As you recall in Part 1 of this post, my dilemma with Lulu started when they wanted to superimpose their own pseudo-ISBN/ Barcode next to the one that I had placed there—which would have meant that I would have had two barcodes. Their inability to rectify the situation forced me to leave. Now I had purchased that ISBN from a company lulu listed on their site. I did not have them purchase it for me, but found the site and purchased it directly from them. This seemed like a much better deal, as they quoted me way cheaper. Lulu was going to charge me $100, while they around $50. I purchased two, for a little over ninety dollars, which was a discount, and thought that I had gotten a great deal.
Now the ISBN company had two programs—an Independent Publisher Program, and a regular publisher. Since the independent publisher was cheaper—and I did see myself as an independent publisher—I went with that alternative. This came back to bite me in the ass. When I went to publish my book on CreateSpace, I didn’t quite understand what they meant by “imprint” and was baffled when it did not accept my ISBN—saying it was already registered to another publisher. I called them—somewhat frantic—and their customer service people investigated the matter. They got back to me within a few days and informed me, there was nothing they could do, as that ISBN did not belong to me.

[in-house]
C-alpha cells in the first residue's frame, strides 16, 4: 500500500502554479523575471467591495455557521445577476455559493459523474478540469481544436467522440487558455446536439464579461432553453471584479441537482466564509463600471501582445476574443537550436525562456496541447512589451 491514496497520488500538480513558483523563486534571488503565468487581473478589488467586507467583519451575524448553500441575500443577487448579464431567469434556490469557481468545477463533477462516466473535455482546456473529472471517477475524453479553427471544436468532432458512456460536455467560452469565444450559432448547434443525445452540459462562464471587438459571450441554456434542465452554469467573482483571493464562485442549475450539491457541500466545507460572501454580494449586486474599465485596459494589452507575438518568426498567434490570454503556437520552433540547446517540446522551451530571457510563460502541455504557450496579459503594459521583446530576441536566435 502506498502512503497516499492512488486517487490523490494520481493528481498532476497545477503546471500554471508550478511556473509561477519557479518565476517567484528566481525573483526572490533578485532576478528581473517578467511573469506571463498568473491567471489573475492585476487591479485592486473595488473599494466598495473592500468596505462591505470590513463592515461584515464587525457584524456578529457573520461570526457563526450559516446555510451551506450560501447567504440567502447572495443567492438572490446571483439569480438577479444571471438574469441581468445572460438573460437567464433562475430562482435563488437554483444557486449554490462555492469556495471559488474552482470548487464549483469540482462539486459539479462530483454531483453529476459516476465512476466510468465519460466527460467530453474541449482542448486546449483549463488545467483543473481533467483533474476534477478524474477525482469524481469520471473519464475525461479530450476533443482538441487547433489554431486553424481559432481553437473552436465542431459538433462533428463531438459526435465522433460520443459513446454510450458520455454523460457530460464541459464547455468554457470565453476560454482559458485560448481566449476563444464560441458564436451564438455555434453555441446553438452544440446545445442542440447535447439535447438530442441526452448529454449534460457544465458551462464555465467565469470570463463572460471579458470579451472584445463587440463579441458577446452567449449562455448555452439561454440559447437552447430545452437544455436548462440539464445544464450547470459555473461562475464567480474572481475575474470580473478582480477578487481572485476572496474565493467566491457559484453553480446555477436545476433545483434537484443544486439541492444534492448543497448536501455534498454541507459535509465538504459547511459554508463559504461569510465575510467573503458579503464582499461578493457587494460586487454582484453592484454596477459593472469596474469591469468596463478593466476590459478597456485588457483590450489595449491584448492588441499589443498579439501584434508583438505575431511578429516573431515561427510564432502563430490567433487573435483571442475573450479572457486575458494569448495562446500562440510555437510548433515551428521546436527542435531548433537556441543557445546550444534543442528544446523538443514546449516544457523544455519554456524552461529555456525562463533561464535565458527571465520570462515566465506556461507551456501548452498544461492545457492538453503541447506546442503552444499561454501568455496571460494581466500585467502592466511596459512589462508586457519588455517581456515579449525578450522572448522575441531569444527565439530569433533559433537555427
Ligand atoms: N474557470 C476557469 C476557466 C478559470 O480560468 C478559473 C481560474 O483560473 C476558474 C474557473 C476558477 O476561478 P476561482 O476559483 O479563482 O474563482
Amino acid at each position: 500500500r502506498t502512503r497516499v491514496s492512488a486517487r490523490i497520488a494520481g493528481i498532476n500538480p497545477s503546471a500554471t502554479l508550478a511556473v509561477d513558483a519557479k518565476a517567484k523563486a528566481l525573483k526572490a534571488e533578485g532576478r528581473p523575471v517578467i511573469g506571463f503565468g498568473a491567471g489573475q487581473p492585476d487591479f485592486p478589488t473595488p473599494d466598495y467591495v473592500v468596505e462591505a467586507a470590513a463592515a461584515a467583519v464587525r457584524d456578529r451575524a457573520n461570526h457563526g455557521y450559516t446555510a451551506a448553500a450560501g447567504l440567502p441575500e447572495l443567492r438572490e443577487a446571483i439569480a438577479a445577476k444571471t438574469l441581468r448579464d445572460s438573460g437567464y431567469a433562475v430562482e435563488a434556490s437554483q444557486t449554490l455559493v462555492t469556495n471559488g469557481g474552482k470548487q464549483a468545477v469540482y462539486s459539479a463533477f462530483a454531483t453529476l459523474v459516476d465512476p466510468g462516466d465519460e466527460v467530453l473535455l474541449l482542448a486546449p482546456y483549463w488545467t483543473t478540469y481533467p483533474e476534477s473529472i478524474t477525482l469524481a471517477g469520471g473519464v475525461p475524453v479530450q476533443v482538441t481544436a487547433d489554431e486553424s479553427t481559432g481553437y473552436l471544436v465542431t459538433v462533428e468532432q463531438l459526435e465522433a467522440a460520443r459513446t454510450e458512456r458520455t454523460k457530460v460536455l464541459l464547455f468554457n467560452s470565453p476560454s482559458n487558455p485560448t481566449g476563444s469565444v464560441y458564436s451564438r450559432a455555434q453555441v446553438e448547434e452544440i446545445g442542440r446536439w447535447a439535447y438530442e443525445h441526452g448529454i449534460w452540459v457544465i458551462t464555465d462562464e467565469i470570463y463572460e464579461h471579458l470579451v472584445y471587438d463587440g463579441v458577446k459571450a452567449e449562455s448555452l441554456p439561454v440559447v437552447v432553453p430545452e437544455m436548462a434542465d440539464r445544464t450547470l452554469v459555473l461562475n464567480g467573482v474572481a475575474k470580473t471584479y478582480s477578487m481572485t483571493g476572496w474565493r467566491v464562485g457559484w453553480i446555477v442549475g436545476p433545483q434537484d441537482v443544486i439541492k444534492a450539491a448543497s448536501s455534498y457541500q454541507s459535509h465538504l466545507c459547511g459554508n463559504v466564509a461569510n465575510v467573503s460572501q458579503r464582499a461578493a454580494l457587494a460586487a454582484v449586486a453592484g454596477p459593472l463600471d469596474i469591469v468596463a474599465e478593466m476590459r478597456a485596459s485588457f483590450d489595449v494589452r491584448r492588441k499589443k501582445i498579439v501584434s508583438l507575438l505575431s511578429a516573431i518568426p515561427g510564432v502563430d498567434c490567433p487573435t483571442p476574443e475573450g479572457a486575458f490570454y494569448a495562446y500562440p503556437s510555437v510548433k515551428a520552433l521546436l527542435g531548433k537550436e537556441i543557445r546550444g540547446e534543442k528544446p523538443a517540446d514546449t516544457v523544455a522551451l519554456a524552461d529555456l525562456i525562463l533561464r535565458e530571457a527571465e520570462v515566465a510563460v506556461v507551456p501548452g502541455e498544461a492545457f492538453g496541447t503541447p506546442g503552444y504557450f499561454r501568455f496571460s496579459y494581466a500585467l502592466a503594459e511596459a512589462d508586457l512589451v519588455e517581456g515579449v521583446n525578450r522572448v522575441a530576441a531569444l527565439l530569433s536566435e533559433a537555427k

You can imagine my shock, so of course I called the company I used, and they confirmed the situation. Their so-called “Independent-Publisher” program was really them purchasing previously used ISBNs from the copyright office, which they now owned, and then reselling them at a lower price to people. If I wanted to own my ISBN I’d have to pay more money. I could not express my anger and frustration—especially with myself, because I felt like such an idiot. But I was also really angry with Lulu for two reasons. First, I had used this company before, and was able to sell my books on Lulu, because they don’t require you to provide them with the imprint name. In addition, you don’t even have to have an ISBN to sell your books on Lulu, so had I not switched over to CreateSpace I would never have known that I didn’t own my ISBN. You may not see this as their fault—after all different companies, have different policies—however there is in fact an insidious element to it. The company I used, is where Lulu purchases it—they charge you $100, for one ISBN, which is fifty dollars more than that company uses—only for them to sell you something that you don’t actually own. You are never informed of this real nature, so this is why I am pissed, because to a certain degree it is fraudulent.